The city fills up with visitors from all over the globe with, it has been speculated, the population in the centre doubling over the course of the wonderful madness that is Edinburgh in August.

The cost of taking a show to Edinburgh has increased steadily over the years and, as the Fringe has got bigger, so has the risk.

For some, Kickstarter, the world’s largest funding platform for creative projects, is an option and this year there is a new partnership between Kickstarter and the Fringe Society in which Kickstarter is offering incentives to Fringe creatives who are using the funding platform to crowdfund their work.

This includes an online Fringe Cast about crowdfunding and 1:1 coaching and they are also providing support for a programme of events focused on health and wellbeing at Fringe Central, a safe and supportive hub for the Fringe community during the festival.

To date, Edinburgh Festival Fringe artists and companies have raised over $1.5 million from backers.

Another strand of the Society's five-year Blueprint (in which it states its commitment to tackling the prohibitive costs of taking a show to Edinburgh) is addressing the costs of accommodation.

For nigh on ten years, artists have been using TheatreDigsBooker to find somewhere to stay in the overcrowded city and for 2019 The Edinburgh Festival Fringe Society entered into partnership with them to help artists find accommodation in the homes of Edinburgh residents at minimal cost.

Given the 24/7 nature of the Fringe, just how many residents will want to give up their spare room at low financial return to nocturnal creatives remains to be seen, but this is a step in the right direction and stands alongside the City's universities providing below market rent rooms specifically for artists.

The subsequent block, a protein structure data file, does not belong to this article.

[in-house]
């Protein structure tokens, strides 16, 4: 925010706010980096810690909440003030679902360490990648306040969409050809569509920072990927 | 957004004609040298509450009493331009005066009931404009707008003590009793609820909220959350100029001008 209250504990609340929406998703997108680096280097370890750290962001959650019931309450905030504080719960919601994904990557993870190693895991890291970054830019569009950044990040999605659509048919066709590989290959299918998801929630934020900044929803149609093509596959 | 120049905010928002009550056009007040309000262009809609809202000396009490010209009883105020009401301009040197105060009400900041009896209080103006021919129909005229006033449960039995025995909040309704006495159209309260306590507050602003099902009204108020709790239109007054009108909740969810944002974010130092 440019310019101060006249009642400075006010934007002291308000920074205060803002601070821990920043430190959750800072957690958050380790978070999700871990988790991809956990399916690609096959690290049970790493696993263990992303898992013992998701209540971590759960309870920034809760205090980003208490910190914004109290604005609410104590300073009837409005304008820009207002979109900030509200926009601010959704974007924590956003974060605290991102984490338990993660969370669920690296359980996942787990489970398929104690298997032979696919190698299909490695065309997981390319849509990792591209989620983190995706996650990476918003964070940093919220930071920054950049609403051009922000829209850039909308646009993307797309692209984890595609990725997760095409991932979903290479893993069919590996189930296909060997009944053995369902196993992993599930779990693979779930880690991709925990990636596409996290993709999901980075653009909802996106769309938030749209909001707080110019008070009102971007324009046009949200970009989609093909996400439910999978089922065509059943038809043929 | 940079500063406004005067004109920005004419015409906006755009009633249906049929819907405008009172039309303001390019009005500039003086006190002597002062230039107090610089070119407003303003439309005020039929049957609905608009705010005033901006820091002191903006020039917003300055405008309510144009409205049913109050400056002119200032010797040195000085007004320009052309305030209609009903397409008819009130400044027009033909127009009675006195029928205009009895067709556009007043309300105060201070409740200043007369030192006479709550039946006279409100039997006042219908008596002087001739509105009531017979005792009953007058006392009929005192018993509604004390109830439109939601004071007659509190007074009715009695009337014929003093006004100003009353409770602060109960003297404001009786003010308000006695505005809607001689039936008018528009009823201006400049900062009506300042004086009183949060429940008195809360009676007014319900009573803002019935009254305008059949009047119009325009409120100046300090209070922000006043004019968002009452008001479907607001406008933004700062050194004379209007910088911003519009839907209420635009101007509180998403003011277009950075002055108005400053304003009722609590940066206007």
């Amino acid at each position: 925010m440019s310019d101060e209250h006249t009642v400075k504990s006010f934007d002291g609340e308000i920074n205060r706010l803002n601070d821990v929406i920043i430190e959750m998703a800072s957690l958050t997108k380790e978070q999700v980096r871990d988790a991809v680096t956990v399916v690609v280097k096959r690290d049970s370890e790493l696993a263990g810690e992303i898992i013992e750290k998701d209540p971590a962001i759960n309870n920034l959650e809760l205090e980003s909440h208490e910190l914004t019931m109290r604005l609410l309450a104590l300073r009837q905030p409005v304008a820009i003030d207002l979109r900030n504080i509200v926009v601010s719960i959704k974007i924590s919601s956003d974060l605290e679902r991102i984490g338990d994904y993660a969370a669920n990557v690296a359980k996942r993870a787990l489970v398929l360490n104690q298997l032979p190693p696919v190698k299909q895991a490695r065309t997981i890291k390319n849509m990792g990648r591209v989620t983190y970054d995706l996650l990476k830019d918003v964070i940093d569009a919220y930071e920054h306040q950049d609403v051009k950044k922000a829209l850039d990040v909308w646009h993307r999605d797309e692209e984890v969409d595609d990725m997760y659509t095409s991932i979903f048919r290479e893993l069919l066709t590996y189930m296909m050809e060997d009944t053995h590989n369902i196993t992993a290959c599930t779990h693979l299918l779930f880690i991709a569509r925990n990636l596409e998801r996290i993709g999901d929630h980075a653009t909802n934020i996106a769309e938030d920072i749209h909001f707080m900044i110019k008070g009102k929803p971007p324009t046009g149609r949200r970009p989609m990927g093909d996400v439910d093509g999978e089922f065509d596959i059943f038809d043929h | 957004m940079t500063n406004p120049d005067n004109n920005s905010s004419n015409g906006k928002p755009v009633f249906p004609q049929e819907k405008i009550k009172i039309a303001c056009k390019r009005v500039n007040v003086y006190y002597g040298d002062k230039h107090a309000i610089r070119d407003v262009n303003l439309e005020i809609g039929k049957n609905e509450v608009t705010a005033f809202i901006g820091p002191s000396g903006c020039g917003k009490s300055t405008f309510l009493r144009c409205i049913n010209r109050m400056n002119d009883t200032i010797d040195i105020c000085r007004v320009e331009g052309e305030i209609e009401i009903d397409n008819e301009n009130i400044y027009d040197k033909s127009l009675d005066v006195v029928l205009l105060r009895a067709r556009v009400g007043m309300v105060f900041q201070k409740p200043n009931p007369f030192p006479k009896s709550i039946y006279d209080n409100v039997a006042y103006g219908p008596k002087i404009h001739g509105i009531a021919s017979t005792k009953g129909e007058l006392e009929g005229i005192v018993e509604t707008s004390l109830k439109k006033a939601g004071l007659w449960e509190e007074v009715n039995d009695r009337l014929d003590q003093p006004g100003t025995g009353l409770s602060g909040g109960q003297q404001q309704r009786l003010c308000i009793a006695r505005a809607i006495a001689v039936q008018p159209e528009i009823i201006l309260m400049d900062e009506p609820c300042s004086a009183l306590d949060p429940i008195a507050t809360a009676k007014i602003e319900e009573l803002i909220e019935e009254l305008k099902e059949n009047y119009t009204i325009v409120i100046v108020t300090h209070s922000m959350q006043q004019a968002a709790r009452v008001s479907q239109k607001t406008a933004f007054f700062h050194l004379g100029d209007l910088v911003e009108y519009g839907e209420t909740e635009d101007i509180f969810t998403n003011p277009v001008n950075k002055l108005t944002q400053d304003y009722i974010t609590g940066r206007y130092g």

All that said, the Fringe goes from strength to strength, this year featuring artists representing 63 countries delivering over 3,800 pieces of work.

So what are they all?

Roughly a third are considered to be tackling a social issue through performance, and analysis by the team behind the Sit Up Awards shows that mental health continues to top the list (17.7%), followed by gender and identity (15.5%).

Issues which make the list in single figures are health and disability, the environment, LGBTQ+, grief and death, digital society, race, abuse and bullying, society, human rights and prison, #metoo, addiction, refugees, dementia and Alzheimer's, loneliness, poverty and homeless, and finally ageing.

That leaves another roughly 2,000 performances about something else!

To help visitors navigate the bewildering choice on offer across the Fringe this year, there is a new service available in the form of the Inspiration Machine located on the Mound and online.

If you're not sure what you want to see, at the click/press of a button the Machine will provide three no-obligation randomised suggestions with 10-second video clips supplied by the creatives.

Also hoping to point undecided visitors in the right direction is web-based game FringeMaker.

It encourages players to explore venues and events they otherwise might not by running the game on smartphones with players collecting points to be exchanged for real-life prizes at the Fringe Shop and a grand prize for the player who checks into the highest number of venues.